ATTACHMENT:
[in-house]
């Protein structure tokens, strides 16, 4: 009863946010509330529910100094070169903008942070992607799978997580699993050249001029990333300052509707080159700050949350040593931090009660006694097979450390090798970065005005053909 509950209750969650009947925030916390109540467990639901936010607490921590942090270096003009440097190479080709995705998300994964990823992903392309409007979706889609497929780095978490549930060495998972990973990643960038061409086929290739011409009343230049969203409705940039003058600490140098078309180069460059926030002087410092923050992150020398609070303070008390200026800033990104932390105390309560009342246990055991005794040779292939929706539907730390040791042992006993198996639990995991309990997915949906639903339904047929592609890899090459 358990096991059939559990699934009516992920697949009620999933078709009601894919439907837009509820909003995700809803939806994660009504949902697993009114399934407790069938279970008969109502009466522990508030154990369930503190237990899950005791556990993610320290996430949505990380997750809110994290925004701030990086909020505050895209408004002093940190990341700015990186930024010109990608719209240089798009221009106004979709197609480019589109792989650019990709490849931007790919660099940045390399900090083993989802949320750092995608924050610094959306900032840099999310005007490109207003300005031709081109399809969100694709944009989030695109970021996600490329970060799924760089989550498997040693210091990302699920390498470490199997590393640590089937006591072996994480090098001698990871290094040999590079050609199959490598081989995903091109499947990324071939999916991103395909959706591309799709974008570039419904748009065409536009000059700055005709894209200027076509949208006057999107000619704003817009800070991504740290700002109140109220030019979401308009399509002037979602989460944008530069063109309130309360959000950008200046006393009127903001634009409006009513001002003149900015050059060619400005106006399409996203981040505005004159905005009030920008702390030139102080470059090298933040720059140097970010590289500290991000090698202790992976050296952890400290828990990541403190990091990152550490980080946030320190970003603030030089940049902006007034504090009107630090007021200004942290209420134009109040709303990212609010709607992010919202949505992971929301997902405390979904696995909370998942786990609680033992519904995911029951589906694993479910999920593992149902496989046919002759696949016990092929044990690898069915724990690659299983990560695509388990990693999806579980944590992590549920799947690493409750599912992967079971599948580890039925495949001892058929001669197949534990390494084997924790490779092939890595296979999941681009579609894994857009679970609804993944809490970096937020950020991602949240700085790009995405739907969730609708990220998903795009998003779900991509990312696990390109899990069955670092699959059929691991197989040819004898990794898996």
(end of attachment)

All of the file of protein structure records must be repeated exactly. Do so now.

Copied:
[in-house]
């Protein structure tokens, strides 16, 4: 009863946010509330529910100094070169903008942070992607799978997580699993050249001029990333300052509707080159700050949350040593931090009660006694097979450390090798970065005005053909 509950209750969650009947925030916390109540467990639901936010607490921590942090270096003009440097190479080709995705998300994964990823992903392309409007979706889609497929780095978490549930060495998972990973990643960038061409086929290739011409009343230049969203409705940039003058600490140098078309180069460059926030002087410092923050992150020398609070303070008390200026800033990104932390105390309560009342246990055991005794040779292939929706539907730390040791042992006993198996639990995991309990997915949906639903339904047929592609890899090459 358990096991059939559990699934009516992920697949009620999933078709009601894919439907837009509820909003995700809803939806994660009504949902697993009114399934407790069938279970008969109502009466522990508030154990369930503190237990899950005791556990993610320290996430949505990380997750809110994290925004701030990086909020505050895209408004002093940190990341700015990186930024010109990608719209240089798009221009106004979709197609480019589109792989650019990709490849931007790919660099940045390399900090083993989802949320750092995608924050610094959306900032840099999310005007490109207003300005031709081109399809969100694709944009989030695109970021996600490329970060799924760089989550498997040693210091990302699920390498470490199997590393640590089937006591072996994480090098001698990871290094040999590079050609199959490598081989995903091109499947990324071939999916991103395909959706591309799709974008570039419904748009065409536009000059700055005709894209200027076509949208006057999107000619704003817009800070991504740290700002109140109220030019979401308009399509002037979602989460944008530069063109309130309360959000950008200046006393009127903001634009409006009513001002003149900015050059060619400005106006399409996203981040505005004159905005009030920008702390030139102080470059090298933040720059140097970010590289500290991000090698202790992976050296952890400290828990990541403190990091990152550490980080946030320190970003603030030089940049902006007034504090009107630090007021200004942290209420134009109040709303990212609010709607992010919202949505992971929301997902405390979904696995909370998942786990609680033992519904995911029951589906694993479910999920593992149902496989046919002759696949016990092929044990690898069915724990690659299983990560695509388990990693999806579980944590992590549920799947690493409750599912992967079971599948580890039925495949001892058929001669197949534990390494084997924790490779092939890595296979999941681009579609894994857009679970609804993944809490970096937020950020991602949240700085790009995405739907969730609708990220998903795009998003779900991509990312696990390109899990069955670092699959059929691991197989040819004898990794898996």